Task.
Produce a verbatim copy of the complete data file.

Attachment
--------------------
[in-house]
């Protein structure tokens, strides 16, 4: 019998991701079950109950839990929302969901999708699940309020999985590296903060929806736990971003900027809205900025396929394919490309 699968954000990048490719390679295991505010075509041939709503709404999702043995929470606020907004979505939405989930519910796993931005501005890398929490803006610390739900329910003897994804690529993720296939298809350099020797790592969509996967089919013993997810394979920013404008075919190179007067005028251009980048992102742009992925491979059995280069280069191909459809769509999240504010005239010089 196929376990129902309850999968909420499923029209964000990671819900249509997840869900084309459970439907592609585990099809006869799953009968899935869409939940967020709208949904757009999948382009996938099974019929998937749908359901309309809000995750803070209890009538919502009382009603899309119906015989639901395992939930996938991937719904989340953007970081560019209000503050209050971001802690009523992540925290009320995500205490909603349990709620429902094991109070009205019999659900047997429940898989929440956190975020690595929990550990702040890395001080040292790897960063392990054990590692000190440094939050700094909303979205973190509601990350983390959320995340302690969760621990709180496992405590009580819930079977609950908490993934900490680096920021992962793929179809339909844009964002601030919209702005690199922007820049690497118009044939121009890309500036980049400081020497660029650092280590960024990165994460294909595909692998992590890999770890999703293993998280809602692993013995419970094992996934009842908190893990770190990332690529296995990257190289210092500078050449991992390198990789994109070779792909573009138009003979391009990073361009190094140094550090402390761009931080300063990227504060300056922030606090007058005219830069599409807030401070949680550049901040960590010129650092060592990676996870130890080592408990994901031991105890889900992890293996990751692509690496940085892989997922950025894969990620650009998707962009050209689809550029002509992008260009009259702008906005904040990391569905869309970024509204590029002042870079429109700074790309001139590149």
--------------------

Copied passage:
[in-house]
């Protein structure tokens, strides 16, 4: 019998991701079950109950839990929302969901999708699940309020999985590296903060929806736990971003900027809205900025396929394919490309 699968954000990048490719390679295991505010075509041939709503709404999702043995929470606020907004979505939405989930519910796993931005501005890398929490803006610390739900329910003897994804690529993720296939298809350099020797790592969509996967089919013993997810394979920013404008075919190179007067005028251009980048992102742009992925491979059995280069280069191909459809769509999240504010005239010089 196929376990129902309850999968909420499923029209964000990671819900249509997840869900084309459970439907592609585990099809006869799953009968899935869409939940967020709208949904757009999948382009996938099974019929998937749908359901309309809000995750803070209890009538919502009382009603899309119906015989639901395992939930996938991937719904989340953007970081560019209000503050209050971001802690009523992540925290009320995500205490909603349990709620429902094991109070009205019999659900047997429940898989929440956190975020690595929990550990702040890395001080040292790897960063392990054990590692000190440094939050700094909303979205973190509601990350983390959320995340302690969760621990709180496992405590009580819930079977609950908490993934900490680096920021992962793929179809339909844009964002601030919209702005690199922007820049690497118009044939121009890309500036980049400081020497660029650092280590960024990165994460294909595909692998992590890999770890999703293993998280809602692993013995419970094992996934009842908190893990770190990332690529296995990257190289210092500078050449991992390198990789994109070779792909573009138009003979391009990073361009190094140094550090402390761009931080300063990227504060300056922030606090007058005219830069599409807030401070949680550049901040960590010129650092060592990676996870130890080592408990994901031991105890889900992890293996990751692509690496940085892989997922950025894969990620650009998707962009050209689809550029002509992008260009009259702008906005904040990391569905869309970024509204590029002042870079429109700074790309001139590149």